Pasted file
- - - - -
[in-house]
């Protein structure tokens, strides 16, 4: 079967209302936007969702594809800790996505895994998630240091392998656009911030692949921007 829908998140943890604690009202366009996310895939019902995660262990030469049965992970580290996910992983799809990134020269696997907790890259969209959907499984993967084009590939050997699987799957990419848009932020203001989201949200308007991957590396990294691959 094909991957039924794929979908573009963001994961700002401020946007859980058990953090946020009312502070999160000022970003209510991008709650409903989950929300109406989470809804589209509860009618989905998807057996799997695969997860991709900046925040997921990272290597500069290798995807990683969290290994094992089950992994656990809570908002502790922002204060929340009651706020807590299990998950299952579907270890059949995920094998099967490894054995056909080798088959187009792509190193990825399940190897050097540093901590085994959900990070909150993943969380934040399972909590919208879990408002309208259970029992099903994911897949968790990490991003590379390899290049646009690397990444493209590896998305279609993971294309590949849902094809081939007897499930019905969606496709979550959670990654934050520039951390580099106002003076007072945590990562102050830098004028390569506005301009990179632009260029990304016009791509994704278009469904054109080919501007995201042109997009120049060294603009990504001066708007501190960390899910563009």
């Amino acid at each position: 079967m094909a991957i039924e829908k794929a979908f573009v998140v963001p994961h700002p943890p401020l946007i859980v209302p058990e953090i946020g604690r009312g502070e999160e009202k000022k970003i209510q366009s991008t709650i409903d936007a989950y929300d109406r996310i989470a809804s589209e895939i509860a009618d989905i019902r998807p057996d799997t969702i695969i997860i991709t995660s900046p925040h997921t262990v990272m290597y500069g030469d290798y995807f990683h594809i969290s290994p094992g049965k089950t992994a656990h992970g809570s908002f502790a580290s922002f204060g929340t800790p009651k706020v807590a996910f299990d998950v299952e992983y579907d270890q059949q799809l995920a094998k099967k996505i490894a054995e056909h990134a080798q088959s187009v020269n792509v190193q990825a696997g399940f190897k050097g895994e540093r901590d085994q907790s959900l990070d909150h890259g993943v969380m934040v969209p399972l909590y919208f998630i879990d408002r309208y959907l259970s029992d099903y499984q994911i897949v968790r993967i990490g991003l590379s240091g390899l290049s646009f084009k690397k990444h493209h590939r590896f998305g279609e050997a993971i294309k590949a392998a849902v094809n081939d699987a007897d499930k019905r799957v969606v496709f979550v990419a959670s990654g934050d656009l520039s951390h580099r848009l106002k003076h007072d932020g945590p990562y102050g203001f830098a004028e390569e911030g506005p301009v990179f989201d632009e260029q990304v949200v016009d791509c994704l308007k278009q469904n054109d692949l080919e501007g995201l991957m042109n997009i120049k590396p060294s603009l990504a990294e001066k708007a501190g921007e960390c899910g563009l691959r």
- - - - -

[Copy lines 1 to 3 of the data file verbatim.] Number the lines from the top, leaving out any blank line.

[in-house]
């Protein structure tokens, strides 16, 4: 079967209302936007969702594809800790996505895994998630240091392998656009911030692949921007 829908998140943890604690009202366009996310895939019902995660262990030469049965992970580290996910992983799809990134020269696997907790890259969209959907499984993967084009590939050997699987799957990419848009932020203001989201949200308007991957590396990294691959 094909991957039924794929979908573009963001994961700002401020946007859980058990953090946020009312502070999160000022970003209510991008709650409903989950929300109406989470809804589209509860009618989905998807057996799997695969997860991709900046925040997921990272290597500069290798995807990683969290290994094992089950992994656990809570908002502790922002204060929340009651706020807590299990998950299952579907270890059949995920094998099967490894054995056909080798088959187009792509190193990825399940190897050097540093901590085994959900990070909150993943969380934040399972909590919208879990408002309208259970029992099903994911897949968790990490991003590379390899290049646009690397990444493209590896998305279609993971294309590949849902094809081939007897499930019905969606496709979550959670990654934050520039951390580099106002003076007072945590990562102050830098004028390569506005301009990179632009260029990304016009791509994704278009469904054109080919501007995201042109997009120049060294603009990504001066708007501190960390899910563009």
């Amino acid at each position: 079967m094909a991957i039924e829908k794929a979908f573009v998140v963001p994961h700002p943890p401020l946007i859980v209302p058990e953090i946020g604690r009312g502070e999160e009202k000022k970003i209510q366009s991008t709650i409903d936007a989950y929300d109406r996310i989470a809804s589209e895939i509860a009618d989905i019902r998807p057996d799997t969702i695969i997860i991709t995660s900046p925040h997921t262990v990272m290597y500069g030469d290798y995807f990683h594809i969290s290994p094992g049965k089950t992994a656990h992970g809570s908002f502790a580290s922002f204060g929340t800790p009651k706020v807590a996910f299990d998950v299952e992983y579907d270890q059949q799809l995920a094998k099967k996505i490894a054995e056909h990134a080798q088959s187009v020269n792509v190193q990825a696997g399940f190897k050097g895994e540093r901590d085994q907790s959900l990070d909150h890259g993943v969380m934040v969209p399972l909590y919208f998630i879990d408002r309208y959907l259970s029992d099903y499984q994911i897949v968790r993967i990490g991003l590379s240091g390899l290049s646009f084009k690397k990444h493209h590939r590896f998305g279609e050997a993971i294309k590949a392998a849902v094809n081939d699987a007897d499930k019905r799957v969606v496709f979550v990419a959670s990654g934050d656009l520039s951390h580099r848009l106002k003076h007072d932020g945590p990562y102050g203001f830098a004028e390569e911030g506005p301009v990179f989201d632009e260029q990304v949200v016009d791509c994704l308007k278009q469904n054109d692949l080919e501007g995201l991957m042109n997009i120049k590396p060294s603009l990504a990294e001066k708007a501190g921007e960390c899910g563009l691959r």